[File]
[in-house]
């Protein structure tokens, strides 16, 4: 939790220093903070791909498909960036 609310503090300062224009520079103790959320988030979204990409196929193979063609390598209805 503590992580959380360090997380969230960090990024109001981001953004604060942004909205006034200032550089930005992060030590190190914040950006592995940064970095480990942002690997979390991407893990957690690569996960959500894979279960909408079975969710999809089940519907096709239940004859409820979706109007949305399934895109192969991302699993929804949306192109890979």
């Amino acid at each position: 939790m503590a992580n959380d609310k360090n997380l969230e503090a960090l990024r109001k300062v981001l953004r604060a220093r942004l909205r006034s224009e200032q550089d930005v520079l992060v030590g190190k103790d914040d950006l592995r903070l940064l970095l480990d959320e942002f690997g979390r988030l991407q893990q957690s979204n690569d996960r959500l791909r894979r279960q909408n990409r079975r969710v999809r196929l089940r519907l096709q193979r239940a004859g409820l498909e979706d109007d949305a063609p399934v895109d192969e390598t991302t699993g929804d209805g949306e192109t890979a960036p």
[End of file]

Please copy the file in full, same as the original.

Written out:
[in-house]
């Protein structure tokens, strides 16, 4: 939790220093903070791909498909960036 609310503090300062224009520079103790959320988030979204990409196929193979063609390598209805 503590992580959380360090997380969230960090990024109001981001953004604060942004909205006034200032550089930005992060030590190190914040950006592995940064970095480990942002690997979390991407893990957690690569996960959500894979279960909408079975969710999809089940519907096709239940004859409820979706109007949305399934895109192969991302699993929804949306192109890979």
């Amino acid at each position: 939790m503590a992580n959380d609310k360090n997380l969230e503090a960090l990024r109001k300062v981001l953004r604060a220093r942004l909205r006034s224009e200032q550089d930005v520079l992060v030590g190190k103790d914040d950006l592995r903070l940064l970095l480990d959320e942002f690997g979390r988030l991407q893990q957690s979204n690569d996960r959500l791909r894979r279960q909408n990409r079975r969710v999809r196929l089940r519907l096709q193979r239940a004859g409820l498909e979706d109007d949305a063609p399934v895109d192969e390598t991302t699993g929804d209805g949306e192109t890979a960036p």